W. Thorn Pitts Pa Tea Berry Tooth Wash
W. Thorn Pitts Pa
Tea Berry Tooth Wash
William Thorn, Pittsburgh, Pennsylvania
Rectangular Aquamarine Medicine Bottle
Provenance: Chip Cable Collection
William Thorn was born on December 26, 1814, in New Jersey. Not much is known about his early life though he did move to Philadelphia as a young man and work as a druggist.
Our crystal clear aquamarine Thorns Tea Berry Tooth Wash bottle is in a somewhat rectilinear tombstone form with concave chamfered corners. The face panel is embossed vertically shoulder to base in a serif typestyle ‘W. THORN’ (1st line), ‘PITTSH’ (2nd line, the “H” is smaller, faint, and raised ), and ‘PA’ in the third line, flush right at the bottom corner. The thinner side panel reads, ‘TOOTH WASH’ in a single line in a similar manner. The back panel is blank and is where a paper label may have been placed. The second side panel reads ‘TEA BERRY’ again in a straight line similar to the opposite side panel. The bottle is pontiled and has a short neck with a slightly rolled month. The bottle size is 5 inches tall by 2 1/2 inches by 1 3/4 inches. The consignor reports that he had dug a piece of a Thorn’s Tea Berry thirty years ago and that a friend dug this example five or six years ago. There is only one known example.
In December 1836, the following notice was posted in Pittsburgh newspapers: “New Drug, Chemical and Family Medicine Store. Doctor H. Stevenson, of this city and William Thorn, late of the city of Philadelphia having entered into partnership as Druggists and Apothecaries, under the firm of Stevenson & Thorn at No. 53 Market Street, two doors from the corner of Fourth Street, an extensive assortment of Drugs, Medicines, English, French and German Chemicals, Family Medicines, Surgeon Instruments and a large assortment of Perfumery and Cosmetics, &c., &c., the stock was purchased in New York and Philadelphia by Mr. Thorn as he served as a pharmacist in one of the most respected retail houses in Philadelphia.”
In 1841, a tall 1-column William Thorn, Druggist and Pharmaceutist advertisement said he was carrying several hundred varieties of “Fancy Soaps, Essences, Extracts, and Perfumed Waters” and may products “For the Hair” and “For the Teeth.” This included “Glenn’s Aromatic Tooth Paste, Rose Tooth Powder, Carbonic Dentifrice, Chlorine Tooth Wash, Kreosote Tooth Wash, Oriss’ Tooth Wash, Parry’s Dentifrice, and Teeth Bushes (sic).” He was located at No. 53, Market Street indicating that he was on his own.
In 1842, William Thorn started advertising and selling his “Dr. Thorn’s Tea Berry Tooth Wash” or “Thorn’s Compound Tea Berry Tooth Wash,” which is embossed on our subject bottle. He was not a doctor, but it gave his product authenticity. Advertising said it was “an extremely pleasant dentifice (sic), exercising the most salutary influence of the Teeth and Gums; preserving the accumulation of Tartar, and purifying the Breath. – William Thorn, Apothecary and Chemist, No. 53 Market Street, Pittsburgh and by all principal Druggists, and at Tuttle’s Medical Agency, Fourth Street.” Another advertisement in 1845 said he was selling by the stick, Thorn’s Pulmonary Candy for Colds, Coughs, and Consumption.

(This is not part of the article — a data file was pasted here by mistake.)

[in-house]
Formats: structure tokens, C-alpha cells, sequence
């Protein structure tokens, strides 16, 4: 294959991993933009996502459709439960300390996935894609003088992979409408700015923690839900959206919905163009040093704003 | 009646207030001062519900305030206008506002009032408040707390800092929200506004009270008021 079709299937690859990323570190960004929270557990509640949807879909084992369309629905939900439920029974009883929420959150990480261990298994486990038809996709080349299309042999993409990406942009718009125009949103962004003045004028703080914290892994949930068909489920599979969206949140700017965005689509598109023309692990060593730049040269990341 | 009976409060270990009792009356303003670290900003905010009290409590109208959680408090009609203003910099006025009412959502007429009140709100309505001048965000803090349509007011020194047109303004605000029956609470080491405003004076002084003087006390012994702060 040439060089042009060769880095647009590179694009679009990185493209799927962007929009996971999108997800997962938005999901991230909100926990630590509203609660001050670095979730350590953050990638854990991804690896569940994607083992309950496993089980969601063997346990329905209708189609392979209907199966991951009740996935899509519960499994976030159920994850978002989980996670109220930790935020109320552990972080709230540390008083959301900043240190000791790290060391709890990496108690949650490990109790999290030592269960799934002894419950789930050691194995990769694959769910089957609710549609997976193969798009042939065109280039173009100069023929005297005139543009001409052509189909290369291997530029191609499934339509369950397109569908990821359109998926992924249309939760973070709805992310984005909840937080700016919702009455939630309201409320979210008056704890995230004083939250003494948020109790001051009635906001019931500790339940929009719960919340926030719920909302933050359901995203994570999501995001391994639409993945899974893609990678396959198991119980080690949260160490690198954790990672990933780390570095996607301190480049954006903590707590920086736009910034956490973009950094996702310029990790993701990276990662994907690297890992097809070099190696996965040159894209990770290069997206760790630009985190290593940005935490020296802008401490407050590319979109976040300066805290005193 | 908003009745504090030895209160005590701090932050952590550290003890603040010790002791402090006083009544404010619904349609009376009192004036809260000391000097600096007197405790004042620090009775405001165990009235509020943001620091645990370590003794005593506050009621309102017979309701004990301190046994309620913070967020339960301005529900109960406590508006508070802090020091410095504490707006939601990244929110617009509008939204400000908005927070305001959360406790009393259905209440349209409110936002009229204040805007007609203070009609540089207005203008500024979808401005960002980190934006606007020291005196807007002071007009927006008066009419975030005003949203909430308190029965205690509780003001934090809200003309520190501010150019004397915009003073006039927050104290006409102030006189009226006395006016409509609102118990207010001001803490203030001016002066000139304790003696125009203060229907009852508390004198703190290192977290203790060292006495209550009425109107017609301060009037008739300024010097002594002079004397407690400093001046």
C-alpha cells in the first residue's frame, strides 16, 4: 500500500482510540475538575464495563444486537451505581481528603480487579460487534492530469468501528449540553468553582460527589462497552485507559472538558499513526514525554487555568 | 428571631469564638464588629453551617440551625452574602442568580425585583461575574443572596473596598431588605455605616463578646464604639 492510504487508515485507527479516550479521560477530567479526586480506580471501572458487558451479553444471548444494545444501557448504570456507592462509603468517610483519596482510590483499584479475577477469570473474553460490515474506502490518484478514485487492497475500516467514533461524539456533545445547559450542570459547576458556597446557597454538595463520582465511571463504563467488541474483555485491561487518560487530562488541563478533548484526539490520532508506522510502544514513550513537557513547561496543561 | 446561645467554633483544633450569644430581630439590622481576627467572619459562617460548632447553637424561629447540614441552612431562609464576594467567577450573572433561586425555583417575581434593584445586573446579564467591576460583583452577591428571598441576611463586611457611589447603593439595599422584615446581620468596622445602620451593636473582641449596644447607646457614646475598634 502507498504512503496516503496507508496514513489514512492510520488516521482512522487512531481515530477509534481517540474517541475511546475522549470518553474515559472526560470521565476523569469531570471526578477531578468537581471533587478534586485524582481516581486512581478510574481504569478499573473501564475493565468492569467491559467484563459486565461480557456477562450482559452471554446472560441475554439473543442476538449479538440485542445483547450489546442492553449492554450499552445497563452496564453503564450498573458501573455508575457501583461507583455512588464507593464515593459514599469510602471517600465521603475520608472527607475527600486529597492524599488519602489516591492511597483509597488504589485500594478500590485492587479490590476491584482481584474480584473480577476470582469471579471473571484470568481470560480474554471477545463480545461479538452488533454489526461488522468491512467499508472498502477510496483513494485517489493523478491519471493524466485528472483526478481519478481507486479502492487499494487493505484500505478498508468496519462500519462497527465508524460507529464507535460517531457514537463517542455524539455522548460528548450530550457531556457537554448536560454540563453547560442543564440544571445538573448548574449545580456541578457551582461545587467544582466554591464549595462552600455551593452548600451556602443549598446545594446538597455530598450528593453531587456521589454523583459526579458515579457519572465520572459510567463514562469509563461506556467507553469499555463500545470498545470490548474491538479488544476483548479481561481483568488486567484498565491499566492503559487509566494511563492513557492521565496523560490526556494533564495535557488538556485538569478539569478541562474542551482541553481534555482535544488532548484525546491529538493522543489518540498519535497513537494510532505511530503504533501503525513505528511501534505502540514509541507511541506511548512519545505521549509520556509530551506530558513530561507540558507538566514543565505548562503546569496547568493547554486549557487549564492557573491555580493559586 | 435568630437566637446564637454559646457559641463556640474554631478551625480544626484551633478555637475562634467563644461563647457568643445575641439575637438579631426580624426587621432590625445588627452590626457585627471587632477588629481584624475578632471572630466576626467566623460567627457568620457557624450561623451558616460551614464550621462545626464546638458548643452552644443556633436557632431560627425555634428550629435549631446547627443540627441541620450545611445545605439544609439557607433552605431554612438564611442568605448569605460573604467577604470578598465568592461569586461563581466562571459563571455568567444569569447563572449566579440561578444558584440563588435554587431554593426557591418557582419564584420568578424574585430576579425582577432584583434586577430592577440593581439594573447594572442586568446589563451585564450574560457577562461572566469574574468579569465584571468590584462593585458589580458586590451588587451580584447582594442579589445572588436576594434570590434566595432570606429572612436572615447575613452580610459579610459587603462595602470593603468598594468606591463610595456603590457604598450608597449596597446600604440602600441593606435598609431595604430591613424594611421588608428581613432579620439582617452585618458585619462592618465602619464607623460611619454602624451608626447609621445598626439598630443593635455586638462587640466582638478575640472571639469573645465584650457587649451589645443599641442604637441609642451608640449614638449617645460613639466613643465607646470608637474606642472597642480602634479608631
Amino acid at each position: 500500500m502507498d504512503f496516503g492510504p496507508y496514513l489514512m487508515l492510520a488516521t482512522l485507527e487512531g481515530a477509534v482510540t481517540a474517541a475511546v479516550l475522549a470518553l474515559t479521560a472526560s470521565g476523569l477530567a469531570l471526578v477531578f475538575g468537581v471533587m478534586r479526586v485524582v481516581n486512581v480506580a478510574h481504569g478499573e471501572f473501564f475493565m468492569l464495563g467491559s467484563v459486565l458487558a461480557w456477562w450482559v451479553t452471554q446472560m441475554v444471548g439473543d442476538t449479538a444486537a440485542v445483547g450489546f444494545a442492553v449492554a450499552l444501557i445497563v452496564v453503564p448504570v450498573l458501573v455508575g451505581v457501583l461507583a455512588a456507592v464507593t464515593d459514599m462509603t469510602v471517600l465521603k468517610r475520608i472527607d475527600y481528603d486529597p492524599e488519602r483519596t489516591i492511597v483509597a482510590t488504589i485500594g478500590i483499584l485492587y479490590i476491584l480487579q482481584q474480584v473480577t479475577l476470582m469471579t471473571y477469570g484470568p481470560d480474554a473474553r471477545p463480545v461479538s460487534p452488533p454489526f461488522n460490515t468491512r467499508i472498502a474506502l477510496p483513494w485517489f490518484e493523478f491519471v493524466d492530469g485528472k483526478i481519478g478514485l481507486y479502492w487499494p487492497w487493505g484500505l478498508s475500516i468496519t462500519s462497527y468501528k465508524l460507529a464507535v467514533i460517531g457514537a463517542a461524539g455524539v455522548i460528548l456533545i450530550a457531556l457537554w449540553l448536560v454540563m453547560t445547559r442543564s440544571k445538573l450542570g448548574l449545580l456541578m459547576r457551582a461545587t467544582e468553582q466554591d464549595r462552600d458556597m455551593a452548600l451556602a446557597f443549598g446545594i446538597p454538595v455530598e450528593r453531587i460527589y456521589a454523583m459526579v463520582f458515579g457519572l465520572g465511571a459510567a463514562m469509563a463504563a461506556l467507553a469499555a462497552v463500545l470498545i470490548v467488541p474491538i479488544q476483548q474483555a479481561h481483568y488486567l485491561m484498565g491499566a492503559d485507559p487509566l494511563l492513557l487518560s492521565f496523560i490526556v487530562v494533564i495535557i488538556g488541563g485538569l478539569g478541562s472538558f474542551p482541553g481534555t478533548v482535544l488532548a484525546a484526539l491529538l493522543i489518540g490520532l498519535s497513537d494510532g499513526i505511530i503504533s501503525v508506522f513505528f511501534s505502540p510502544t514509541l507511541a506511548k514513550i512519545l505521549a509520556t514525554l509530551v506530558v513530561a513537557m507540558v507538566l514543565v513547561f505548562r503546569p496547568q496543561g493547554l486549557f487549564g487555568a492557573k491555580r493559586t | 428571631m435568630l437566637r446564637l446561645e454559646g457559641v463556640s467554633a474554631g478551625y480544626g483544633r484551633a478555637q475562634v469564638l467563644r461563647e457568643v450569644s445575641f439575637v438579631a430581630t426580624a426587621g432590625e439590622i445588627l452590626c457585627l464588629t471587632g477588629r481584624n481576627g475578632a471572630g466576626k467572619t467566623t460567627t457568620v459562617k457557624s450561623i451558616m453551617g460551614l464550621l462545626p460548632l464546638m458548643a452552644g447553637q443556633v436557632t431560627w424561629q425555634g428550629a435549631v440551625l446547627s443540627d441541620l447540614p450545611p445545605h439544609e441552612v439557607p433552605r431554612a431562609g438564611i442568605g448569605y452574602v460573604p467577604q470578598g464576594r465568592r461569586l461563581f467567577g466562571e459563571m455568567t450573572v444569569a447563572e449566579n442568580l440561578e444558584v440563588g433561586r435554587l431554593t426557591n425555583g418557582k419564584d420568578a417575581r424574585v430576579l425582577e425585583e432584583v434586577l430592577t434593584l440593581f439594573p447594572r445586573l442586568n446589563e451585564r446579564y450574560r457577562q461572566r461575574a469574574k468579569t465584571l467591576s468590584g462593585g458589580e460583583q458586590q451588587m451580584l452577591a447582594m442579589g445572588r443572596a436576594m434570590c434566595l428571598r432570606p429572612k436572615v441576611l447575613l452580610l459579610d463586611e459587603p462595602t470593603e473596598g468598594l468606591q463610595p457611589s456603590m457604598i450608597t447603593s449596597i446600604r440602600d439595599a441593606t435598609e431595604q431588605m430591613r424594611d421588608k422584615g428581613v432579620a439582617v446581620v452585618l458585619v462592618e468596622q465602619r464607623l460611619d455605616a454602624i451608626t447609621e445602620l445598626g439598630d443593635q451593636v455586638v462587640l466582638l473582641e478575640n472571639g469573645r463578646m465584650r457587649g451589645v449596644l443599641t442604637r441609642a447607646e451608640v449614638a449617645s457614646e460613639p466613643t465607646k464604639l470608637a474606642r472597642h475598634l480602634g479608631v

His Thorn’s Tea Berry Tooth Wash advertising from 1842 to 1845 pictured a rather bizarre cartoon of a hairy man with his eyes popping out and teeth shining, offering a toothbrush and bottle of Thorn’s Tooth Wash to a diminutive looking woman, possible Amish, with an apron. The image certainly caught your attention when positioned on a full page of a newspaper with many other competing advertisements for medical wonders of the day. The image was accompanied by testimonials, product accolades, and the following poem:
La! What makes your teeth so unusually whith?
Quoth Josh’s dulcinea to him t’other night,
To make yourn look so, with a grin, replied Josh,
I’ve brought you a bottle of Thorn’s Tooth Wash,
‘Tis the best now in use, so the gentlefolk say,
And since they have tried this, cast all others away,
But to prove it the best to make the teeth shine,
Look again, my dear Sal, at the lustre of mine,
Then try this great tooth wash,
The Teaberry tooth wash,
And see if this tooth wash of Thorn’s is not fine.
Thorn’s Tea Berry Tooth Wash advertising stopped at the end of the year and was replaced by a very similar product, “Wheeler’s Tea Berry Tooth Wash,” which claimed to be the original Tea Berry product.
William Thorn would continue as a Druggist at the same 63 Market Street location selling popular medicines of the times like Schenck’s Celebrated Syrup for Consumption, Hoofland’s German Bitters, Hough’s Panacea, Wilson’s Pills, and many more where was the Agent. He still had his name on a few like Thorn’s Cholera Mixture, Thorn’s Ague Mixture, Thorn’s Family Pills, Thorn’s Compound Syrup of Cod Liver Oil, Thorn’s Pulmonica (sic), Thorn’s Hair Nostrum, Thorn’s Cough Candy, and Thorn’s Neutral Powder. He moved to a new location in 1854 on the corner of Hand and Penn Streets and advertised his many products. He died suddenly on July 26, 1855, at the young age of 40.
Primary Image: W. Thorn Pitts Pa Tea Berry Tooth Wash bottle imaged on location by Alan DeMaison, FOHBC Virtual Museum Midwest Studio
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